We had a very busy day going, so we had to do a lot of learning on the run. We did a vocabulary list of strange words like "macerated", "fontanel", "mollify", and "diabolical". Actually it all started with the word "diabolical", because Emma asked Soren if she'd ever heard of the "Dewey Diabolical System". She was completely serious. We talked about the Spanish word "diablo", and learned how that word came from a common root. That, of course, led into some Latin and Greek roots. I need to find a way to make Latin and Greek roots a little more fun. The girls are endearingly intent about memorizing things. It's definitely not their strong point, though. One thing that worked pretty well was to try to make up sentences with more than one word using the root.

This Thursday, Soren and I did artwork. She learned how to draw a curve using a series of straight lines, and how a convoluted contour flattens out if you keep re-drawing it below or above (hard to explain -- hopefully I can post a picture). The big hit, though, turned out to be "kaleidoscope" drawings. We started out by making quadrants, then trying to "mirror" what we drew in one quadrant in the other three. After that, we drew things inside a right angle, then scanned the drawing into my computer, and used flipping and mirroring to make the other three quadrants. Soren has so much artistic talent. Her only shortcoming is a lack of patience -- which is really not that surprising for an eight-year-old kid. It's easy to forget how young she is sometimes.

Another extremely busy weekend. We went to Brown's Berry Patch in Waterport and got pumpkins to carve. And of course we had to carve them right away. We found some time Sunday, though, to go through some Greek and Latin roots. I thought it would be interesting to do roots with the same meaning in both languages, so we did bio/vivo, mega/magnus, and techne/artis. A good time was had by all, and I think some of it even stuck. Soren seems to learn well while she is doing something else with her hands (in this case, shrinky-dinks, of which she produced at least ten this weekend). I kept thinking she wasn't listening, and I'd ask her what the root was. She was right with it every time. They practiced their instruments for quite a while on Sunday as well. They are getting so good. Soren does slurs on the violin so naturally. And I love how she sways while she's playing. Emma is starting to get more control of volume and tone. The oboe seems like such a tough instrument, especially for someone with such small hands. She's doing really well.

September 14th, 2006


me me me me me
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May 10th, 2006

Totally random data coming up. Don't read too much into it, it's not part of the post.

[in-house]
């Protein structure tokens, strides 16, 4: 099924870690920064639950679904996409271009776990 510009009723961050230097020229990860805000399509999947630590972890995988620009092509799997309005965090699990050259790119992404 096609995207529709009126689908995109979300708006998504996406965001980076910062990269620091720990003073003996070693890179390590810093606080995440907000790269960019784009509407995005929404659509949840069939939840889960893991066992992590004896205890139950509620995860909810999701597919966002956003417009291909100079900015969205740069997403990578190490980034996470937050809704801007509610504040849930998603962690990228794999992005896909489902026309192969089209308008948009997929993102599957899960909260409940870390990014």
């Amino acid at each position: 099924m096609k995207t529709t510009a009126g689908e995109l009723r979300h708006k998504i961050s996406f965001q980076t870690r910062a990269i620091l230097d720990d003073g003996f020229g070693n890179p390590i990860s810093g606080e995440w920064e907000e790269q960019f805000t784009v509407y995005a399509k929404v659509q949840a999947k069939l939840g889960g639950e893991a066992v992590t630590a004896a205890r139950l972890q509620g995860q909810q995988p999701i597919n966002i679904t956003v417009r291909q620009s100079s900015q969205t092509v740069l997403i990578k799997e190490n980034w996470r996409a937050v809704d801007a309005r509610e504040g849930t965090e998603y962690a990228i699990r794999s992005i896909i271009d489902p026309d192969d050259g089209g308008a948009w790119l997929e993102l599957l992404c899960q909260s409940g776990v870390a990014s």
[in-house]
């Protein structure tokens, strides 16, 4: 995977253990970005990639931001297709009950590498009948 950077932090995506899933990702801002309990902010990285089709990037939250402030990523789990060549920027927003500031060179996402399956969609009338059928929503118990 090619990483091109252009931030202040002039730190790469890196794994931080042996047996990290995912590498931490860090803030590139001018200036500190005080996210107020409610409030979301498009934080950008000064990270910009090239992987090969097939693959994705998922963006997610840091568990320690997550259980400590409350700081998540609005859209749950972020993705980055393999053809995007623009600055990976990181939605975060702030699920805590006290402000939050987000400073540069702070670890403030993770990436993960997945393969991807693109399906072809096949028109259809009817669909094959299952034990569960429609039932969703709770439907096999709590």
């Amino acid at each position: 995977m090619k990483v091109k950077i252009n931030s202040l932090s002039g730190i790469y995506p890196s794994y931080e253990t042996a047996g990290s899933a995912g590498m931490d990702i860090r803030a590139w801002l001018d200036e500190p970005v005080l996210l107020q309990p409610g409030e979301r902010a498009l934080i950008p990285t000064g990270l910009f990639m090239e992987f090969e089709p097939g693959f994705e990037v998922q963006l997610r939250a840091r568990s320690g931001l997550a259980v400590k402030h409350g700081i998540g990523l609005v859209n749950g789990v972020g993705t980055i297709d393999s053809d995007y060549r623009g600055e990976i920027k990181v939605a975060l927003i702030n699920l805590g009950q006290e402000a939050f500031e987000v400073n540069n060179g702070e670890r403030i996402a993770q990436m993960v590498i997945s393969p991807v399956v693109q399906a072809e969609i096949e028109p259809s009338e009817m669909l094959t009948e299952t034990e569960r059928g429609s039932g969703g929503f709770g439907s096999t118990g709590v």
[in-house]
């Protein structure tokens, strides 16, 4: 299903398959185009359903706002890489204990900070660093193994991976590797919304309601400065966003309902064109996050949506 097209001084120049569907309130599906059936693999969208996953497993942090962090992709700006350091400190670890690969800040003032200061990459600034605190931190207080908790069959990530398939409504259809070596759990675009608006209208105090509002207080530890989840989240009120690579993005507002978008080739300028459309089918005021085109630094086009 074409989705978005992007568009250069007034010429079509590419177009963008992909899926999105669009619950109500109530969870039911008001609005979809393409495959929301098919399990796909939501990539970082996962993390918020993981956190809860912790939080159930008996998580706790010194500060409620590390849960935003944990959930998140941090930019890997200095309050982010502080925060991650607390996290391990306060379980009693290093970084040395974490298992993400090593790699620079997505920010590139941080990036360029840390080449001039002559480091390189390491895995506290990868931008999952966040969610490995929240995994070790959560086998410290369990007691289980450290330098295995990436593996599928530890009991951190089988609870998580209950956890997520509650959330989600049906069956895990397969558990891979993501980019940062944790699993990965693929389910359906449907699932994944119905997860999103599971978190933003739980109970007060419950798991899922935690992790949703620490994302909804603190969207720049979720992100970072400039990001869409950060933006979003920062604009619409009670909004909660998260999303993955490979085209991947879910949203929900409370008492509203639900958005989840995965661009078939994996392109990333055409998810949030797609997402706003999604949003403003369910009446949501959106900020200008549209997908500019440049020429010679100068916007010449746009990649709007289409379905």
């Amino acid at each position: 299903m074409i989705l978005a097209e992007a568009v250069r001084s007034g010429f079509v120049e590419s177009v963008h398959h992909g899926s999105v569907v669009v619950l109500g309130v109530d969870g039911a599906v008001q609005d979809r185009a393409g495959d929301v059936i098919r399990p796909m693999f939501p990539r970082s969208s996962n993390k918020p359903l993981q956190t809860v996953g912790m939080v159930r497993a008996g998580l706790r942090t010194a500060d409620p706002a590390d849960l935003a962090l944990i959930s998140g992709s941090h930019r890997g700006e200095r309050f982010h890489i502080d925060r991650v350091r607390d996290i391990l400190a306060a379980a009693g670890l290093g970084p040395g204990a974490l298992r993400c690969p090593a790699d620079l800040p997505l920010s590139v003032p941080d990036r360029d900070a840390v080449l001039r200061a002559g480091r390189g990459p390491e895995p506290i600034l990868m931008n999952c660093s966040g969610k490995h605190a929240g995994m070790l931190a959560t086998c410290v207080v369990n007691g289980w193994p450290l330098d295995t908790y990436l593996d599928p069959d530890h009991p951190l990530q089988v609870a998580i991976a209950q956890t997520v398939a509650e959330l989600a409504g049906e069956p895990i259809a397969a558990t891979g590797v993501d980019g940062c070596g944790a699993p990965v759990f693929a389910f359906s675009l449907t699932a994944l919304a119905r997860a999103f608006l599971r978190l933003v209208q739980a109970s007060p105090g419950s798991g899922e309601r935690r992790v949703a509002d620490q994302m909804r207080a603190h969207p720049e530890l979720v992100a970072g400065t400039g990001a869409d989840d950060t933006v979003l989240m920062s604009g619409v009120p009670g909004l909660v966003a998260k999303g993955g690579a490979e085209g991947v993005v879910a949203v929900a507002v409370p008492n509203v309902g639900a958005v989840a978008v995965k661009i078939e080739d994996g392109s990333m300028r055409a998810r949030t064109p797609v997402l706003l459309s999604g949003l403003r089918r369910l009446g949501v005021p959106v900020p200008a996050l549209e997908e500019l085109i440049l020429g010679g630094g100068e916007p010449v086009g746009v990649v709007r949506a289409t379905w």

me me me me me
Good morning parents,

As we near the end of the year, I am growing even more fond of these Evergreens!

We had a very short day yesterday, starting with our verse and singing and some rousing clapping games, rhythmic "concentration" game (which is really improving) and some marching to calm the high spring energy.

Then I re-told the story of Moses as the children drew and wrote in their main lesson books. We moved right into snack to celebrate Molly's 11th birthday.

At the end of snack I told the children that I would not be teaching the class next year. Not unexpectedly, I started to cry as I told them. But, I'm happy to say that a number of them cheered when I told them Sarah would be their teacher. Please let me know if your child has any concerns about next year. I'd be happy to talk with any of the children.

Also, as I told Emma M, I'd be happy to be "pen pals" with anyone who likes to write!

We really enjoyed the Maples and Red Oaks' plays. I highly recommend the Friday performances!

Have a lovely week,

(no subject)

me me me me me
Dear Maple Families,
What a marvelous job your children all did on the play today! We were so impressed with how much work they had obviously put into learning their lines and developing their characters - the play was terrific! And I was glad to see the sentiments Audrey whispered to me backstage ("This is so much fun!") reflected in the happy, proud smiles of the children. The Maples took a larger role in this year's play in many ways - especially when it came to coming up with ideas for the set, costumes and staging. It was a real group effort.
Please remember that our evening performance is this Friday night. We need the children there by 6:30, and the play should start at 7. We hope that you will be able to remain for the Red Oak's performance of "As You Like It" - if you didn't catch it today you are in for a real treat. We'll see you all on Friday!
The Maple Teachers,
Sue, Anne and Cathleen

May 11th, 2006


me me me me me

I suddenly kicked myself in the ass this week. I am determined that we get through our ,ist of stuff before summer really hits!

Soren's play was awesome this week. She has one of the lead roles and did a great job!

Emma and Soren were in a talent show last night. Emma did gymnastics and Soren played a french folk song on the violin. she was amzing!

today soren and I worked on capital cursive letters (emma working on them now) and soren and I read most of her social studies book (!). she was super into it.

May 18th, 2006

lcg and such

me me me me me


me me me me me
Dear Maple class families and friends,